Leningrad in 1952: a city recovering from war, where Andrei, a young doctor and Anna, a school teacher, are forging a life together. Summers at the dacha, preparations for the hospital ball, work and the care of 16-year-old Kolya fill their minds. They try hard to avoid coming to the attention of the authorities, but even so their happiness is precarious. Stalin is still in power, and the Ministry for State Security has new targets in its sights. When Andrei has to treat the seriously ill child of a senior secret police officer he finds himself and his family caught in an impossible game - for in a land ruled by whispers and watchfulness, betrayal can come from those closest to you.
©2010 Helen Dunmore (P)2010 Isis Publishing Ltd
"Superbly well paced." (Telegraph)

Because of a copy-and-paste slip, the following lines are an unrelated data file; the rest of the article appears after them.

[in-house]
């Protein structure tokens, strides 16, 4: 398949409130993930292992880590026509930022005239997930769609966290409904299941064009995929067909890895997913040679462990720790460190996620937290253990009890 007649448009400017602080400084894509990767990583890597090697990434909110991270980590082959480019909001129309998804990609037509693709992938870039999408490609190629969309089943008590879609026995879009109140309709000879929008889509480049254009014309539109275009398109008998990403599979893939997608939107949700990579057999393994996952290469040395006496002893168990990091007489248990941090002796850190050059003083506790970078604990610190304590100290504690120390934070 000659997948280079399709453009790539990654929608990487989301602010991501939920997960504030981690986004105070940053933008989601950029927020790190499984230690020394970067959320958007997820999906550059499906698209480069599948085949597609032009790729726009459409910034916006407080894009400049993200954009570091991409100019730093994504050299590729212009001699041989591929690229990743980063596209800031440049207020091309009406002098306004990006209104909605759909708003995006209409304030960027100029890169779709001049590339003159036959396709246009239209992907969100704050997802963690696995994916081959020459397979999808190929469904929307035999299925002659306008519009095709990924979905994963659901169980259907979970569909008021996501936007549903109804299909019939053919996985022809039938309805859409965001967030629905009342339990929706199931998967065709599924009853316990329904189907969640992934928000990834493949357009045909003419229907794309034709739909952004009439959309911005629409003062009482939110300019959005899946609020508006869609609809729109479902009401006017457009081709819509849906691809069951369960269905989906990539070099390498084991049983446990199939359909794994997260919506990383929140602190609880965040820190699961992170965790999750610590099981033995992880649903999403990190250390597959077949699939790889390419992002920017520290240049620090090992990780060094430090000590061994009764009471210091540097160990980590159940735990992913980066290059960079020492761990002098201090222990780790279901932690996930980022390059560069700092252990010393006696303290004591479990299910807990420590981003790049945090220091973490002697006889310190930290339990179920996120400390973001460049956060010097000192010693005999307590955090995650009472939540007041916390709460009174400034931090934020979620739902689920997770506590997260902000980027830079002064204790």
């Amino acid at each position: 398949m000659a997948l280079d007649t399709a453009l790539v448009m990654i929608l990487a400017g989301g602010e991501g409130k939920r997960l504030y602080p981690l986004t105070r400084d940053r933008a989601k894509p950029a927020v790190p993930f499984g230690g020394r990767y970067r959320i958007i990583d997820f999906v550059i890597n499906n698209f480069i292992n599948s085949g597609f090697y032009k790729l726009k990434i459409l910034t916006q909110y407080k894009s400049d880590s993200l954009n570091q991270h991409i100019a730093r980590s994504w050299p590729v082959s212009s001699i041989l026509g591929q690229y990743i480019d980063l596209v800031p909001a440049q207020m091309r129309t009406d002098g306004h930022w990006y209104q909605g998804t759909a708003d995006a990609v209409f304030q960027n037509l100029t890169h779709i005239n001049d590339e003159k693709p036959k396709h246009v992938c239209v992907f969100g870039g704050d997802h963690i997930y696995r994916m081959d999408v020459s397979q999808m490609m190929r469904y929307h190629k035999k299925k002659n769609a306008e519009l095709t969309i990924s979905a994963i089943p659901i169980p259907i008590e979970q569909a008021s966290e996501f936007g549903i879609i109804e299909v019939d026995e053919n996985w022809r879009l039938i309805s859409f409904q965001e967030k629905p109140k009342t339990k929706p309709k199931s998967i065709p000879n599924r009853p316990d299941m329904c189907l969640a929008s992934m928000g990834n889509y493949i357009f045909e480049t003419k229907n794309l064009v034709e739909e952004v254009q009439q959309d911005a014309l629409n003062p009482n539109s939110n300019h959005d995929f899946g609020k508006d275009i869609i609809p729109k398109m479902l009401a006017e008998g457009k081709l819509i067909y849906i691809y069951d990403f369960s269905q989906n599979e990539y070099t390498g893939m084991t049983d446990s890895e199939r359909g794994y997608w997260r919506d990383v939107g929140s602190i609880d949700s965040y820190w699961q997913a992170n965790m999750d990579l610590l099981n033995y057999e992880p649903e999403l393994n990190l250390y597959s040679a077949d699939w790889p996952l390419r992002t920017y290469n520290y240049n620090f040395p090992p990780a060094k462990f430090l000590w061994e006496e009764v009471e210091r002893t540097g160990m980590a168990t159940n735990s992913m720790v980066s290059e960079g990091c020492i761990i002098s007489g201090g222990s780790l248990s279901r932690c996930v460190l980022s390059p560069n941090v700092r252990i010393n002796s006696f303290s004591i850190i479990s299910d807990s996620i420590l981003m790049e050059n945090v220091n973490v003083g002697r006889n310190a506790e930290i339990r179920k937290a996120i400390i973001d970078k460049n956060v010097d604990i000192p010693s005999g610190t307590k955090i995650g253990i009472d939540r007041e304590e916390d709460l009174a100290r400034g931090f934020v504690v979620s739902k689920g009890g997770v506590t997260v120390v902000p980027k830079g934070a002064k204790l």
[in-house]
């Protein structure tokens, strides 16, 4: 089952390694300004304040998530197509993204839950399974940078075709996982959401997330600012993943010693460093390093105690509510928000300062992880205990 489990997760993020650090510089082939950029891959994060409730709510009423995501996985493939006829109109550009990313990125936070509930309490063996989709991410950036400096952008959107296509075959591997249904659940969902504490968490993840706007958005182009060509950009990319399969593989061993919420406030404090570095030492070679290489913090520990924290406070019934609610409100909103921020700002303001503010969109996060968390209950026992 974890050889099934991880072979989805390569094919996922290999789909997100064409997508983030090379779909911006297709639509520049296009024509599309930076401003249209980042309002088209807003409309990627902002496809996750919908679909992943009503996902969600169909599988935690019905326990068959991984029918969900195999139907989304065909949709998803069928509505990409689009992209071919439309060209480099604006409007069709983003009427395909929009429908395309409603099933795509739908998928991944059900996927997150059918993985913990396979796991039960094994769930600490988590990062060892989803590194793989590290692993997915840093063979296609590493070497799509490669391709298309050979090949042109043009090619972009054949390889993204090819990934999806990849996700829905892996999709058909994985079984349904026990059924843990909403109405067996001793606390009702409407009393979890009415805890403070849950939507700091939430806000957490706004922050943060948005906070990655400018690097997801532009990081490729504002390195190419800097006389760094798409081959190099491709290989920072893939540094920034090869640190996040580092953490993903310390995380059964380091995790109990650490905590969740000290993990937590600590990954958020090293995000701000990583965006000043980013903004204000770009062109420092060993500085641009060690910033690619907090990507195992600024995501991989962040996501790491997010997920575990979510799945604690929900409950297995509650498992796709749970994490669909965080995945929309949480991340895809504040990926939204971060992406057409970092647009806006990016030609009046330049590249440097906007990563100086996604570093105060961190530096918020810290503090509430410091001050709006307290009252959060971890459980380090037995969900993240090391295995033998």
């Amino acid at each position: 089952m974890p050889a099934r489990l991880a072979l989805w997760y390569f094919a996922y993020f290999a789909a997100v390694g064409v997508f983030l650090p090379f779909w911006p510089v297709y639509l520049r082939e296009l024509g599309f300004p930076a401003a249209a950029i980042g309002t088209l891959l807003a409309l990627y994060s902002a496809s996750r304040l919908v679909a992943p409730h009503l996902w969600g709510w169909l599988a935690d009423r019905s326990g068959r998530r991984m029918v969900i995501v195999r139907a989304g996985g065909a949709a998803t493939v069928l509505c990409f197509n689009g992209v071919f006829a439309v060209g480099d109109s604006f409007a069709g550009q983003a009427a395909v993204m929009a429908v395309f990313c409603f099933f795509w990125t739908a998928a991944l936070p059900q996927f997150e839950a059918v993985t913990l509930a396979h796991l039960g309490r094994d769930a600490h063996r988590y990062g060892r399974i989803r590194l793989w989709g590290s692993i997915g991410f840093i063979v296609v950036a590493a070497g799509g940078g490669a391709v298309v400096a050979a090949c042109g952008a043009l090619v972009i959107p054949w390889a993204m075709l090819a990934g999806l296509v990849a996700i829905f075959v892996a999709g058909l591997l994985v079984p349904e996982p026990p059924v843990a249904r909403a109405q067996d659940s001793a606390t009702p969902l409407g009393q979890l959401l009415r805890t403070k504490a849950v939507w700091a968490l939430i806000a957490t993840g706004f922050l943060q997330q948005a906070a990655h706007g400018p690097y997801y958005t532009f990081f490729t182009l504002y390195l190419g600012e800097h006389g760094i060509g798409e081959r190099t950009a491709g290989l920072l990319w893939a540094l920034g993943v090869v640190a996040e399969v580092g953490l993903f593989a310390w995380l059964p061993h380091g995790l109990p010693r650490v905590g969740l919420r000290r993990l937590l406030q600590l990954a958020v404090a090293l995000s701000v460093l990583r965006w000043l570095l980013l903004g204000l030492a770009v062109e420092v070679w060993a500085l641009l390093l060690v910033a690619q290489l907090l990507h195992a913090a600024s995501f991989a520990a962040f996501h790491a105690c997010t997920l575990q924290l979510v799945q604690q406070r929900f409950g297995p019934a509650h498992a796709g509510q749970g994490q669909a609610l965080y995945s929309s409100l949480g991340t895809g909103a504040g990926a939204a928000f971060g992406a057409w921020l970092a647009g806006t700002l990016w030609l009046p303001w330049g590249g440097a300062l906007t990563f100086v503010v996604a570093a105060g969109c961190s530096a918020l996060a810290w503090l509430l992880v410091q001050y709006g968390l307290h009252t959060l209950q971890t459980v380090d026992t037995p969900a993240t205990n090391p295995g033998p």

"An absorbing and thoughtful tale." (Guardian)
"Dunmore's writing... is sensuous, physical and almost synaesthetic." ( Independent)
well written but terrible. A much loved and respected paediatrician is tricked into taking on the care of a fatally sick son of a top KGB official. The consequences, despite excellent medical care and totally beyond the control of the doctor, have profound implications for the patient and doctor and his family.I had to skip the years of misery, read the end and then go back and try to endure them. awful and probably very representative of what went on under Stalin.
Helen Dunmore does it again! I'd already read The Siege', so I opted for 'The Betrayal', I'm so glad I did, it was brought to life by a great narrator. We in the west always had an inkling of how brutal Russian history under Stalin was (a guide mentioned it to us on a tour we were on in St. Petersburg or Leningrad in the story). But how lucky are we to enjoy freedom & liberty to say what we like & have our own opinion. A great story in a harrowing time.
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